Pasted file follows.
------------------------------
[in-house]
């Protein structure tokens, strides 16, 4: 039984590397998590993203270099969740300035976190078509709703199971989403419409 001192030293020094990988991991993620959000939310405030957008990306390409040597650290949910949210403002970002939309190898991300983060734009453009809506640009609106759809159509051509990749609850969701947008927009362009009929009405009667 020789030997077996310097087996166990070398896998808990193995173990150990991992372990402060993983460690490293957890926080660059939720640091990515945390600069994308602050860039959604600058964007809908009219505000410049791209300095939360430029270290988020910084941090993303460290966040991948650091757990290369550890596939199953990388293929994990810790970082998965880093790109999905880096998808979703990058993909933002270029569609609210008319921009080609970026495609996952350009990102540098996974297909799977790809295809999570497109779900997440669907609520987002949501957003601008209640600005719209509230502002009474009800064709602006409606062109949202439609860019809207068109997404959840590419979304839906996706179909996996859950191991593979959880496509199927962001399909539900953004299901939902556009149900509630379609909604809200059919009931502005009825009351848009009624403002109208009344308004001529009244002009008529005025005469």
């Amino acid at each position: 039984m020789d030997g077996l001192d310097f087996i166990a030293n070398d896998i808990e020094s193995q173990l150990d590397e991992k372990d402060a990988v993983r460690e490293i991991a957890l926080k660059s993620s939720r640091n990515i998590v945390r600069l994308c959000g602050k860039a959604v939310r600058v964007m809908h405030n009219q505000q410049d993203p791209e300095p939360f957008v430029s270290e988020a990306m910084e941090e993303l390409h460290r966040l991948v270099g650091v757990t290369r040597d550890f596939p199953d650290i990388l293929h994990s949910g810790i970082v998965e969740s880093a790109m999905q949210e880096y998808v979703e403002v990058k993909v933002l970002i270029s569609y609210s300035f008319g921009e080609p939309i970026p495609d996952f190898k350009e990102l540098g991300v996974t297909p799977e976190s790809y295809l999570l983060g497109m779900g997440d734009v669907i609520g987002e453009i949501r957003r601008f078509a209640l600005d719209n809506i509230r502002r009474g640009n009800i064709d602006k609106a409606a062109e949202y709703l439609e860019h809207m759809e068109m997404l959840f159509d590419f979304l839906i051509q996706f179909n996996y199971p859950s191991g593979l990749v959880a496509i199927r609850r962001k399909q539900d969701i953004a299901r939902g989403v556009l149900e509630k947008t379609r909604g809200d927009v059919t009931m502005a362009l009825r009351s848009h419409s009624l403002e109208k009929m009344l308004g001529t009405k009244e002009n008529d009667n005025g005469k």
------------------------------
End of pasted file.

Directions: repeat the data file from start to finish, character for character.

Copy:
[in-house]
């Protein structure tokens, strides 16, 4: 039984590397998590993203270099969740300035976190078509709703199971989403419409 001192030293020094990988991991993620959000939310405030957008990306390409040597650290949910949210403002970002939309190898991300983060734009453009809506640009609106759809159509051509990749609850969701947008927009362009009929009405009667 020789030997077996310097087996166990070398896998808990193995173990150990991992372990402060993983460690490293957890926080660059939720640091990515945390600069994308602050860039959604600058964007809908009219505000410049791209300095939360430029270290988020910084941090993303460290966040991948650091757990290369550890596939199953990388293929994990810790970082998965880093790109999905880096998808979703990058993909933002270029569609609210008319921009080609970026495609996952350009990102540098996974297909799977790809295809999570497109779900997440669907609520987002949501957003601008209640600005719209509230502002009474009800064709602006409606062109949202439609860019809207068109997404959840590419979304839906996706179909996996859950191991593979959880496509199927962001399909539900953004299901939902556009149900509630379609909604809200059919009931502005009825009351848009009624403002109208009344308004001529009244002009008529005025005469």
């Amino acid at each position: 039984m020789d030997g077996l001192d310097f087996i166990a030293n070398d896998i808990e020094s193995q173990l150990d590397e991992k372990d402060a990988v993983r460690e490293i991991a957890l926080k660059s993620s939720r640091n990515i998590v945390r600069l994308c959000g602050k860039a959604v939310r600058v964007m809908h405030n009219q505000q410049d993203p791209e300095p939360f957008v430029s270290e988020a990306m910084e941090e993303l390409h460290r966040l991948v270099g650091v757990t290369r040597d550890f596939p199953d650290i990388l293929h994990s949910g810790i970082v998965e969740s880093a790109m999905q949210e880096y998808v979703e403002v990058k993909v933002l970002i270029s569609y609210s300035f008319g921009e080609p939309i970026p495609d996952f190898k350009e990102l540098g991300v996974t297909p799977e976190s790809y295809l999570l983060g497109m779900g997440d734009v669907i609520g987002e453009i949501r957003r601008f078509a209640l600005d719209n809506i509230r502002r009474g640009n009800i064709d602006k609106a409606a062109e949202y709703l439609e860019h809207m759809e068109m997404l959840f159509d590419f979304l839906i051509q996706f179909n996996y199971p859950s191991g593979l990749v959880a496509i199927r609850r962001k399909q539900d969701i953004a299901r939902g989403v556009l149900e509630k947008t379609r909604g809200d927009v059919t009931m502005a362009l009825r009351s848009h419409s009624l403002e109208k009929m009344l308004g001529t009405k009244e002009n008529d009667n005025g005469k």